What's the UK's latest position on Net Zero?
In previous articles we discussed the latest legislative developments with both Energy Performance Certificates for landlords, and the end of gas boiler installation by new home developers. In September 2023 the Prime Minister re-mapped a “fairer” path to achieve the target to ease the financial burden. Gov.uk states that:
“UK’s over-delivery on reducing emissions provides space to take a more pragmatic, proportionate, and realistic approach to reaching net zero.”
Revised plans will ease the burden on working people, as the Prime Minister forges a credible, transparent path to net zero that maintains public consent.
The ban on new fossil fuel boilers for certain households will be delayed while cash grants for boiler upgrade schemes will increase by 50% to £7,500 for those who want to transition now.
Scrap policies to force landlords to upgrade the energy efficiency of their properties, but instead continue to encourage households to do so where they can.
What are the changes to EPC's and the MEES?
LandlordZONE quote Ben Beadle, chief executive of the National Residential Landlords Association, responding to the PM’s speech scrapping the proposed energy efficiency targets as saying:
“We want to see all properties as energy efficient as possible.”
“But the uncertainty surrounding energy efficiency policy has been hugely damaging to the supply of rented properties.”
“Landlords are struggling to make investment decisions without a clear idea of the Government’s direction of travel.”
“It is welcome that landlords will not be required to invest substantial sums of money during a cost-of-living crisis when many are themselves struggling financially.”
“However, ministers need to use the space they are creating to develop a full plan that supports the rental market to make the energy efficiency improvements we all want to see.”
“This must include appropriate financial support and reform of the tax system which currently fails to support investment in energy efficiency measures.”
Does that mean there are no MEES?
The Government has announced that the latest EPC proposals have been abandoned, but the existing Minimum Energy Efficiency Standards (MEES) are still in place and fully enforceable. It is important therefore, that landlords maintain the energy efficiency of rented properties in line with the MEES of “E” or above.
Lettingaproperty.com reports that “The Government also proposed raising the penalty for not having a valid EPC from £5,000 to £30,000 from 2028.” As these are part of the proposal for 2028, these too will be scrapped.
How will the gas boiler ban be affected?
We provided commentary in August 2023 on gas boilers no longer being installed in new build homes from 2025. There are two parts to the Government’s gas boiler proposal, and we focussed on the second:
- Private residential homes upgrading personal boilers
- Heating systems being installed in new build homes.
- Delay the ban on installing oil and LPG boilers, and new coal heating, for off-gas-grid homes to 2035, instead of phasing them out from 2026. Many of these homes are not suitable for heat pumps, so this ensures homeowners are not having to spend around £10-15,000 on upgrading their homes in just three years’ time.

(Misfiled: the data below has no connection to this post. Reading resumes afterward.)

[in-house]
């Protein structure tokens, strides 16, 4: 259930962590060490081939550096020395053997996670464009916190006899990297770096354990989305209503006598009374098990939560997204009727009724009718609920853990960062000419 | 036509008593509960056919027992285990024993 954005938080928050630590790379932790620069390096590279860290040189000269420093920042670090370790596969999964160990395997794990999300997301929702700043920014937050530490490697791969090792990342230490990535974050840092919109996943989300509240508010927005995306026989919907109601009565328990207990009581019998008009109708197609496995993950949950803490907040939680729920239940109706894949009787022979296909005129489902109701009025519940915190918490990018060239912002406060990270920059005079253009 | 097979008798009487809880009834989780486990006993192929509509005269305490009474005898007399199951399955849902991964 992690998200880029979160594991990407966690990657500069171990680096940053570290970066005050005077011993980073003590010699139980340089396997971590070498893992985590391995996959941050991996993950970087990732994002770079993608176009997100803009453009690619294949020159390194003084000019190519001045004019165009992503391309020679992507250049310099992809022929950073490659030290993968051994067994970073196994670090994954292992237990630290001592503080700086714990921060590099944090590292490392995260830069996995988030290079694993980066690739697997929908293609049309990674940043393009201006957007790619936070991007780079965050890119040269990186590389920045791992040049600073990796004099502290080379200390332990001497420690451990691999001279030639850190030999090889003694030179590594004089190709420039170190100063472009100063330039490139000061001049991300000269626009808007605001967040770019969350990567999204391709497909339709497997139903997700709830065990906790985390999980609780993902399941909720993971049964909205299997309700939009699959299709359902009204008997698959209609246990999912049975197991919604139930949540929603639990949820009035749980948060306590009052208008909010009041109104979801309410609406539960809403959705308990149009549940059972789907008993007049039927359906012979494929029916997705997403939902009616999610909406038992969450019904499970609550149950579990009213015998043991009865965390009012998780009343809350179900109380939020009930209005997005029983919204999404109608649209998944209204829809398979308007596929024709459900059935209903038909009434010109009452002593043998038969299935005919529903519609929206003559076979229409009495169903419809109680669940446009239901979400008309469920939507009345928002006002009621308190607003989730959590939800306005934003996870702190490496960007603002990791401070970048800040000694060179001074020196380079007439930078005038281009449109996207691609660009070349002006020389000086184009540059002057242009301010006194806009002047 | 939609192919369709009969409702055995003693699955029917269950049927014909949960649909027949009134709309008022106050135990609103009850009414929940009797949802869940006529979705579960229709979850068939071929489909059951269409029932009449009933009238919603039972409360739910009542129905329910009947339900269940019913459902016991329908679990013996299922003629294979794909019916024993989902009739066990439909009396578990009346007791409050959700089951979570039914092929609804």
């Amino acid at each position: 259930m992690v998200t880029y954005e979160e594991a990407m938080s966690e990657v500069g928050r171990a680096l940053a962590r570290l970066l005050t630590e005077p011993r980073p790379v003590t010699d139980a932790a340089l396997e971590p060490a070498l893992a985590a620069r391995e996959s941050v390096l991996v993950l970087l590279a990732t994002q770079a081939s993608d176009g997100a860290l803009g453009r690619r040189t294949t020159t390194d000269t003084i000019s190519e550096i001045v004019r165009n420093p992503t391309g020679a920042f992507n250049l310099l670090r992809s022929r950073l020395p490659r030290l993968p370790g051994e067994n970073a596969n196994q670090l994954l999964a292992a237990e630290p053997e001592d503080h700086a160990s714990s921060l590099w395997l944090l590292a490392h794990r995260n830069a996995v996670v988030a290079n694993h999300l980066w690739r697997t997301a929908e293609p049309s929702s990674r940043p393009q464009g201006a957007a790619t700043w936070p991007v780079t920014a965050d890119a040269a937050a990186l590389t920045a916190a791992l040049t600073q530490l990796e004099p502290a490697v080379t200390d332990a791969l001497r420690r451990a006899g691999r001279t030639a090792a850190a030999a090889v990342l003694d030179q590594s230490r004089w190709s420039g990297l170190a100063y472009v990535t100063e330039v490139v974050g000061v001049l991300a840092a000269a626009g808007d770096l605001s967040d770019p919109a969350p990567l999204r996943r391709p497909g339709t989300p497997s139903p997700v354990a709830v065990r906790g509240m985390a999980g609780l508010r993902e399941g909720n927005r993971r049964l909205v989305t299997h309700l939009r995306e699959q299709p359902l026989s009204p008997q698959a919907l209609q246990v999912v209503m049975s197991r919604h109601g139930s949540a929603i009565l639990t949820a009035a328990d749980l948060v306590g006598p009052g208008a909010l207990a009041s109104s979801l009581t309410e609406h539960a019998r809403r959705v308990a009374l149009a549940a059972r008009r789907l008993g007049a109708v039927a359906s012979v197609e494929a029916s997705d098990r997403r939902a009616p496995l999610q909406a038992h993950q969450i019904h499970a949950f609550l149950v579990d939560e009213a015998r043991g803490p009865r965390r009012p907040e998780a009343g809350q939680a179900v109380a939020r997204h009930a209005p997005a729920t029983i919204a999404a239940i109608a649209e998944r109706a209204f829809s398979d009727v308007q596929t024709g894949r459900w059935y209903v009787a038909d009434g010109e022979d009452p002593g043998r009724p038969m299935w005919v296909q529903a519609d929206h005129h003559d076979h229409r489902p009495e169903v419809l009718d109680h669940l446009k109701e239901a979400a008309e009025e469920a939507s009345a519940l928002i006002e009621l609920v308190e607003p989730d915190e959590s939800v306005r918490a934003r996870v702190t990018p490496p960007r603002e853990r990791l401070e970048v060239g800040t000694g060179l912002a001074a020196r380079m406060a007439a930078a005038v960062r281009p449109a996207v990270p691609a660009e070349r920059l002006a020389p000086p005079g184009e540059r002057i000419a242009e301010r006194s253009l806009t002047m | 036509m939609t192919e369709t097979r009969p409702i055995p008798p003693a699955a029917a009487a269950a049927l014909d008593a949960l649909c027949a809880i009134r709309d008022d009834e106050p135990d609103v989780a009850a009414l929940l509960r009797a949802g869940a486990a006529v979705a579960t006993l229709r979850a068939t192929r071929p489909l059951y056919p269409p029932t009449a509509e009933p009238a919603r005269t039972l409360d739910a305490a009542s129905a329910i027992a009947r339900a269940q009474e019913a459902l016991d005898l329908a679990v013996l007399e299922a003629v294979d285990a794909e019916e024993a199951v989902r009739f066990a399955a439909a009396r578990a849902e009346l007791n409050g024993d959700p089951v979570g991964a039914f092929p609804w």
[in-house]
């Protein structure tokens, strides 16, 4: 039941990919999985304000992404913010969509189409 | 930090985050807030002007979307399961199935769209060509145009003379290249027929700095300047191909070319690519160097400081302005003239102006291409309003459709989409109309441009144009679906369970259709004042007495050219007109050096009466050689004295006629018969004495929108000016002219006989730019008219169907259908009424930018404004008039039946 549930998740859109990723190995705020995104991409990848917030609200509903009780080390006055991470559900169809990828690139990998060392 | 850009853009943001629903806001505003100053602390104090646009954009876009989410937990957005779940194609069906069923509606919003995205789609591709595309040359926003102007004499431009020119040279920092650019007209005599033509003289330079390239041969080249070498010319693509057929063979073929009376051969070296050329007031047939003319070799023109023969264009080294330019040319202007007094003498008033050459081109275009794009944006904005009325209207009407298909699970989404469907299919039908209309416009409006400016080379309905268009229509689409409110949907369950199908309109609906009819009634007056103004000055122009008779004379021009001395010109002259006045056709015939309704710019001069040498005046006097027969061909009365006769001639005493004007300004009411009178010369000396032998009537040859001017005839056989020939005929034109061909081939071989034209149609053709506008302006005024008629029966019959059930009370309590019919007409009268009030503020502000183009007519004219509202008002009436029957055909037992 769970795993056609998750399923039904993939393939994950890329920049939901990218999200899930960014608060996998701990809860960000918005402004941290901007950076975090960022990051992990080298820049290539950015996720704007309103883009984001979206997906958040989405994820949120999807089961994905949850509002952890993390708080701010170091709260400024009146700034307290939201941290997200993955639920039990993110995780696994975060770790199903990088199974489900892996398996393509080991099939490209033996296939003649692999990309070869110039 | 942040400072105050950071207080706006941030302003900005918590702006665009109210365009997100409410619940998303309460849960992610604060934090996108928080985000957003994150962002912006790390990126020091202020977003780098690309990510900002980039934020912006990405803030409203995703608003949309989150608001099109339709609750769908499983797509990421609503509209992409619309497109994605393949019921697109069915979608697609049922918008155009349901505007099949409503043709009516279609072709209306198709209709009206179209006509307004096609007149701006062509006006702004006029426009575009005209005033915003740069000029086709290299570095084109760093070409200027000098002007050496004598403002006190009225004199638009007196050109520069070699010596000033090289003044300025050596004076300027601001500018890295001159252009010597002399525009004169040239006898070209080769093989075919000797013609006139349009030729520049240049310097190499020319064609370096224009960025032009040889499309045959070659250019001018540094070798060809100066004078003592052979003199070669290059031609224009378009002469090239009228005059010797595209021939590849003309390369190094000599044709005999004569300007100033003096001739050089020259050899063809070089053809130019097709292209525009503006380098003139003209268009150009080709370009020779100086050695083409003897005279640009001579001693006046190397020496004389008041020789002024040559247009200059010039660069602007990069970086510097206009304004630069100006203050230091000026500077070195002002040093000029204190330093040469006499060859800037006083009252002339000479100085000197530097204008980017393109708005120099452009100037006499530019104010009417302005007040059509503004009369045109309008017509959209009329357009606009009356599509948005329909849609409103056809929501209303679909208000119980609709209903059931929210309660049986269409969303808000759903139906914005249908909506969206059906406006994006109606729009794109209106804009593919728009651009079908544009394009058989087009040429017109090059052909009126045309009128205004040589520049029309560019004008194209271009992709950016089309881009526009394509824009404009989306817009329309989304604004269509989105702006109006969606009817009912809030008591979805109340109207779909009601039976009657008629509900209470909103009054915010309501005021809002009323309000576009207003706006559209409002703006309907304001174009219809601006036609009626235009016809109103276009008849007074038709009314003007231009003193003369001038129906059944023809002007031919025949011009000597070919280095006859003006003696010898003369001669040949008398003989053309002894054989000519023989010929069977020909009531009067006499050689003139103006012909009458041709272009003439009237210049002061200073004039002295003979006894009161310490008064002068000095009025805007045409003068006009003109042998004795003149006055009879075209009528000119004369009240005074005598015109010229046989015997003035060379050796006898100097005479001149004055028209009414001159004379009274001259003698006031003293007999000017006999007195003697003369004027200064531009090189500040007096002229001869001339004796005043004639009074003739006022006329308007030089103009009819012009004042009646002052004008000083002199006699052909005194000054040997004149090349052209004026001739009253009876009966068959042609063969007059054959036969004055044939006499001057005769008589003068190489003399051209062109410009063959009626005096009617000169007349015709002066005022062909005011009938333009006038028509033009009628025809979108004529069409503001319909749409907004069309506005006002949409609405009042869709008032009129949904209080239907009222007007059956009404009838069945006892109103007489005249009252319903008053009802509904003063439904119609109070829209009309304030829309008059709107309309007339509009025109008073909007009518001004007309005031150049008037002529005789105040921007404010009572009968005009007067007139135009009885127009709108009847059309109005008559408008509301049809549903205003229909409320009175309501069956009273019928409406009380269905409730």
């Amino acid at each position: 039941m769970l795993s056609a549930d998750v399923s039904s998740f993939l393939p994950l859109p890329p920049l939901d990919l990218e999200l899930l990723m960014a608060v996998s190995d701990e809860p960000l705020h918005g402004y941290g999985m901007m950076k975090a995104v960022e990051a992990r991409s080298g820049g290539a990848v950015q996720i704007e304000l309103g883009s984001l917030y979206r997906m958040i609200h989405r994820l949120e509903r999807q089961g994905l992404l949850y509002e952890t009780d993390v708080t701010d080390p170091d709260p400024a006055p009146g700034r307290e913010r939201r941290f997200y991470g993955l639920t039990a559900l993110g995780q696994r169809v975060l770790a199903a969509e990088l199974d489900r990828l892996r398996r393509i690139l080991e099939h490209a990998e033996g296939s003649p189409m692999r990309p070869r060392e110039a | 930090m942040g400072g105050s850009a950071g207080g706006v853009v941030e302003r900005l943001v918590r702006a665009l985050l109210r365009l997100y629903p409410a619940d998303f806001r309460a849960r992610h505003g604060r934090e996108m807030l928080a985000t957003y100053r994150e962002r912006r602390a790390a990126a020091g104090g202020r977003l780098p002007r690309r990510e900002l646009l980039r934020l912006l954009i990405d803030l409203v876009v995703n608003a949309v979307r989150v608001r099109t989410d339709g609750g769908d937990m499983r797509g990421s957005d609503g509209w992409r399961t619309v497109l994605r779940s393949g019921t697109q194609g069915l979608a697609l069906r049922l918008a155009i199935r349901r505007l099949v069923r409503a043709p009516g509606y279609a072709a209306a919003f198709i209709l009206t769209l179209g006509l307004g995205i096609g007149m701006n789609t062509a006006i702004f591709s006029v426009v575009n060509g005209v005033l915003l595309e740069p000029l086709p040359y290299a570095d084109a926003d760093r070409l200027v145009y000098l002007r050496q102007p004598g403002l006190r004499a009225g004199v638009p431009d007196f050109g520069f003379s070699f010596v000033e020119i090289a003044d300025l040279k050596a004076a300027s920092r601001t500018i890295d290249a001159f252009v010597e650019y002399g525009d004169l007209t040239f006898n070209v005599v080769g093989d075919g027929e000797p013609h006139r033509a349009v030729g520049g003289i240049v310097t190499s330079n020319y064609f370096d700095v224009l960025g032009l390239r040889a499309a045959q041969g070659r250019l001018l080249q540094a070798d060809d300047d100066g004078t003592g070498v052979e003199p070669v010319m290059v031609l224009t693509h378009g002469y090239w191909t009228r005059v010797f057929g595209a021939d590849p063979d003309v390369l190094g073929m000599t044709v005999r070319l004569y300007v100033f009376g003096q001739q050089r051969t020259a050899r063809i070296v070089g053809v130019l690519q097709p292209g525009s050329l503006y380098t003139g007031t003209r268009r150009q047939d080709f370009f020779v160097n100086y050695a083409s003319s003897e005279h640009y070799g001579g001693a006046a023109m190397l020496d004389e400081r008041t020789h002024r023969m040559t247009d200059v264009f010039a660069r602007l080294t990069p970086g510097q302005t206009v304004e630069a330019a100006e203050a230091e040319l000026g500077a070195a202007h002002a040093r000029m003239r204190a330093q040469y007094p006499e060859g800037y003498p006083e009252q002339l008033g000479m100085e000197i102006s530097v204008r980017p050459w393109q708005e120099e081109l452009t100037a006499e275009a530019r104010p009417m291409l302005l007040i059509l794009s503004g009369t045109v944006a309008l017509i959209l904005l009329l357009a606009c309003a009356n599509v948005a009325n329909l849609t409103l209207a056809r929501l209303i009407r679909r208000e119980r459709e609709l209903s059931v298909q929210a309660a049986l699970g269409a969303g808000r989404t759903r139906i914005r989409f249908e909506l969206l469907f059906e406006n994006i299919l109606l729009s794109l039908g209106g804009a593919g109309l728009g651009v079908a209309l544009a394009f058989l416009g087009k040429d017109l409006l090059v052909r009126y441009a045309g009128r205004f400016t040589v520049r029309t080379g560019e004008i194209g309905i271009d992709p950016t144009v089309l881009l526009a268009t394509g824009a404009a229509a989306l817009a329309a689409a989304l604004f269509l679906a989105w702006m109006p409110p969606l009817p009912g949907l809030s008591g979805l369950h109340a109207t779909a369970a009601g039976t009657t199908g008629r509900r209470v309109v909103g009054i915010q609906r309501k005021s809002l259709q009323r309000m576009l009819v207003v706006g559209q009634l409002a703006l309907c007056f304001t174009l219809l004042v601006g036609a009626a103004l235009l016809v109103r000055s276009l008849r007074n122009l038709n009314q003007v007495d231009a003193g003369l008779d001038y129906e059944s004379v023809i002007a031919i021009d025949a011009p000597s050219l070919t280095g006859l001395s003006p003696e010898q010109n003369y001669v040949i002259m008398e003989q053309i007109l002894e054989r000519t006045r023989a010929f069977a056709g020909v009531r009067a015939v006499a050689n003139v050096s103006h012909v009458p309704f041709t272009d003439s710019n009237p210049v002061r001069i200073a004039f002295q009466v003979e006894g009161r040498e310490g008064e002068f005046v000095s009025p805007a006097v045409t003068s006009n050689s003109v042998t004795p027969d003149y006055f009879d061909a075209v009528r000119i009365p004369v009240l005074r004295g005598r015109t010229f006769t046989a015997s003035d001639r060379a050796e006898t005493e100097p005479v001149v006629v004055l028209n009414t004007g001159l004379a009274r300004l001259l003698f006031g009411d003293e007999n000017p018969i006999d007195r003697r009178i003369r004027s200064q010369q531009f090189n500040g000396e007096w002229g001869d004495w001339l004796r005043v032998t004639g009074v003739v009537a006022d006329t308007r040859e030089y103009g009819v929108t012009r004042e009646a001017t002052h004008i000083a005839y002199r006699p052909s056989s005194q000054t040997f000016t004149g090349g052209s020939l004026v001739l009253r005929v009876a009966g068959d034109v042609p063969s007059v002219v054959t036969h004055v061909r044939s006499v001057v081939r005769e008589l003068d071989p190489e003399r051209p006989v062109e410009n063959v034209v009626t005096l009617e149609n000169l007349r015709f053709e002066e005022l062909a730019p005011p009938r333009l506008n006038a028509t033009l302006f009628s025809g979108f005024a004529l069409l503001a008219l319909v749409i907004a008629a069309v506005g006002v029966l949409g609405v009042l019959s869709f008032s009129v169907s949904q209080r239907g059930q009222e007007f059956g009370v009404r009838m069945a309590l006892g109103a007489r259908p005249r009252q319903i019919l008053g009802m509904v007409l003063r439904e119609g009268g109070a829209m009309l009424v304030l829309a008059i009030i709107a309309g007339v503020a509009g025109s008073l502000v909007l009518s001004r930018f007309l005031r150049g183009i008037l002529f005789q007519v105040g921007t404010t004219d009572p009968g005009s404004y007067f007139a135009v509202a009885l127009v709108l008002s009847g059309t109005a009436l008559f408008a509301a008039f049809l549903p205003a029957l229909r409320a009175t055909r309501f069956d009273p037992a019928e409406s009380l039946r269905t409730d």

Set an exemption to the phase out of fossil fuel boilers, including gas, in 2035, so that households who will most struggle to make the switch to heat pumps or other low-carbon alternatives won’t have to do so. This is expected to cover about a fifth of homes, including off-gas-grid homes – those that will need expensive retrofitting or a very large electricity connection. – Gov.uk
Whilst the EPC changes have been scrapped, the “boiler ban” relating to property developers installing heating systems into their new homes, has only been delayed. The ban date previously set for 2025, has been extended to 2035. A 10-year delay
The Government suggests a need for balance. Landlords, homeowners, and property developers alike have expressed concerns about the uncertainty surrounding energy efficiency policies and the financial burden they may impose. However, Institutions like the Royal Institute of Chartered Surveyors (RICS) says that the “ongoing indecision about this and related matters does not fill the built environment sector with confidence.”
The Negotiator quotes RICS as saying the following on both topics:
“RICS looks forward to the government providing an alternative solution to improve energy efficiency given its importance in not just tackling climate change, but economic and social well-being. “The government should also use this time to undertake a much-needed reform of the EPC methodology to ensure we accurately assess and incentivise energy performance improvements.”
“RICS welcomes the announcement of additional support for the boiler upgrade scheme; however, we reiterate the importance of a holistic strategy that promotes energy efficiency and decarbonisation that is not limited to energy products.”
The path to a sustainable and energy-efficient future must consider the practical challenges and financial implications for all stakeholders. It is suggested that the revised plans aim to strike this balance while maintaining the goal of reaching net zero emissions, ensuring that the transition is credible, transparent, and supported by public consent. It’s essential for policymakers to continue working closely with industry stakeholders to develop comprehensive plans that promote energy efficiency and sustainability while addressing the concerns of those affected by these changes.